In other words, it is diversity and not unity, which creates the kind of society in which you and I can most comfortably live. And modern Dutch attitudes are rooted in the diversity of the medieval city states of Holland and Zeeland, which explained, as much as Proudhon’s regionalism, that a desirable future for all Europe is in accommodation of local differences.
Proudhon listened, in the 1860s, to the talk of a European confederation or a United States of Europe. His comment was that:
“By this they seem to understand nothing but an alliance of all the states which presently exist in Europe, great and small, presided over by a permanent congress. It is taken for granted that each state will retain the form of government that suits it best. Now, since each state will have votes in the congress in proportion to its population and territory, the small states in this so-called confederation will soon be incorporated into the large ones …”
The second of my nineteenth century mentors, Michael Bakunin, claims our attention for a variety of reasons. He was almost alone among that century’s political thinkers in foreseeing the horrors of the clash of modern twentieth century nation-states in the First and Second World Wars, as well as predicting the fate of centralising Marxism in the Russian Empire. In 1867 Prussia and France seemed to be poised for a war about which empire should control Luxemburg and this, through the network of interests and alliances, “threatened to engulf all Europe”. A League for Peace and Freedom held its congress in Geneva, sponsored by prominent people from various countries like Giuseppe Garibaldi, Victor Hugo and John Stuart Mill. Bakunin seized the opportunity to address this audience, and published his opinions under the title Federalisme, Socialisme et Anti-Theologisme. This document set out thirteen points on which, according to Bakunin, the Geneva Congress was unanimous.
The first of these proclaimed: “That in order to achieve the triumph of liberty, justice and peace in the international relations of Europe, and to render civil war impossible among the various peoples which make up the European family, only a single course lies open: to constitute the United States of Europe”. His second point argued that this aim implied that states must be replaced by regions, for it observed: “That the formation of these States of Europe can never come about between the States as constituted at present, in view of the monstrous disparity which exists between their various powers.” His fourth point claimed: “That not even if it called itself a republic could an centralised bureaucratic and by the same token militarist States enter seriously and genuinely into an intemational federation. By virtue of its constitution, which will always be an explicit or implicit denial of domestic liberty, it would necessarily imply a declaration of permanent war and a threat to the existence of neighbouring countries”. Consequently his fifth point demanded: “That all the supporters of the League should therefore bend all their energies towards the reconstruction of their various countries in order to replace the old organisation founded throughout upon violence and the principle of authority by a new organisation based solely upon the interests needs and inclinations of the populace, and owning no principle other than that of the free federation of individuals into communes communes into provinces, provinces into nations, and the latter into the United States, first of Europe, then of the whole world.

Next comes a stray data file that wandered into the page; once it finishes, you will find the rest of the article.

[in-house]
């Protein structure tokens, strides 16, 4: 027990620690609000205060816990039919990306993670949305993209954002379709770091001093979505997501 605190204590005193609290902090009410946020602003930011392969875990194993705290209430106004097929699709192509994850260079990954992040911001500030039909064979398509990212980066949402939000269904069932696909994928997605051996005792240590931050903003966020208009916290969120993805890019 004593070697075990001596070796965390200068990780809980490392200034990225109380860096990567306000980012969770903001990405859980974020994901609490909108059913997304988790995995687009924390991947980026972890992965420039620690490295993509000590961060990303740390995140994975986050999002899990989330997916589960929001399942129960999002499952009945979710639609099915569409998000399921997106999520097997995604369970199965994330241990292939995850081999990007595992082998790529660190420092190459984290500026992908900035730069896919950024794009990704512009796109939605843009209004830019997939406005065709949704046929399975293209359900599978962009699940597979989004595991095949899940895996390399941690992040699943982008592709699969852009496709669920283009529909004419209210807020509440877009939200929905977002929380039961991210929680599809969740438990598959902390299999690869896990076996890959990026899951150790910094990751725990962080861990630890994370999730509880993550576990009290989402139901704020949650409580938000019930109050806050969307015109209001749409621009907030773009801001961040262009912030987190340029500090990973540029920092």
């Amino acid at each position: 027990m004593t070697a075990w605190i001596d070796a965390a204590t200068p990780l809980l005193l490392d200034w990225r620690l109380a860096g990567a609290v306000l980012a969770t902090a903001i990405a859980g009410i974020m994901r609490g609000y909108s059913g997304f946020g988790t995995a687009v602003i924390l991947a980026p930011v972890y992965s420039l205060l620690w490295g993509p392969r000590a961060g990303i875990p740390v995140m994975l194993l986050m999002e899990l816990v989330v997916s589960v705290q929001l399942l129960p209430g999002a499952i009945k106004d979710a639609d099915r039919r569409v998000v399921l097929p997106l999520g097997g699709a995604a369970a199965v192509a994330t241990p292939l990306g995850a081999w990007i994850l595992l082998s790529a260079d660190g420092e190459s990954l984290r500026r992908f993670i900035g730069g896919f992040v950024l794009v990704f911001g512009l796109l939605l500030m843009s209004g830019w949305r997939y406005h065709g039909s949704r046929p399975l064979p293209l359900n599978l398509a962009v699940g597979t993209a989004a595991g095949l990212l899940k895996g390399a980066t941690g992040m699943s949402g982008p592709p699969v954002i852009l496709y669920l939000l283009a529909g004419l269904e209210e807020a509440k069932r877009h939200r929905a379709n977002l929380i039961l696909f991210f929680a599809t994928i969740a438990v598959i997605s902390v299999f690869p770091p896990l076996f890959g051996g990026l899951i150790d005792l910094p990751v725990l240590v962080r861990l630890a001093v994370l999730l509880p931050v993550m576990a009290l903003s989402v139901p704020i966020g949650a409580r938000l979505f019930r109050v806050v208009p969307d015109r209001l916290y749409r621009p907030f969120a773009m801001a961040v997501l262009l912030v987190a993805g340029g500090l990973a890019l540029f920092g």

The vision thus became bigger and bigger, but Bakunin was careful to include the acceptance of secession. His eighth point declared that: “Just because a region has formed part of a State, even by voluntary accession, it by no means follows that it incurs any obligation to remain tied to it forever. No obligation in perpetuity is acceptable to human justice … The right of free union and equally free secession comes first and foremost among all political rights; without it, confederation would be nothing but centralisation in disguise.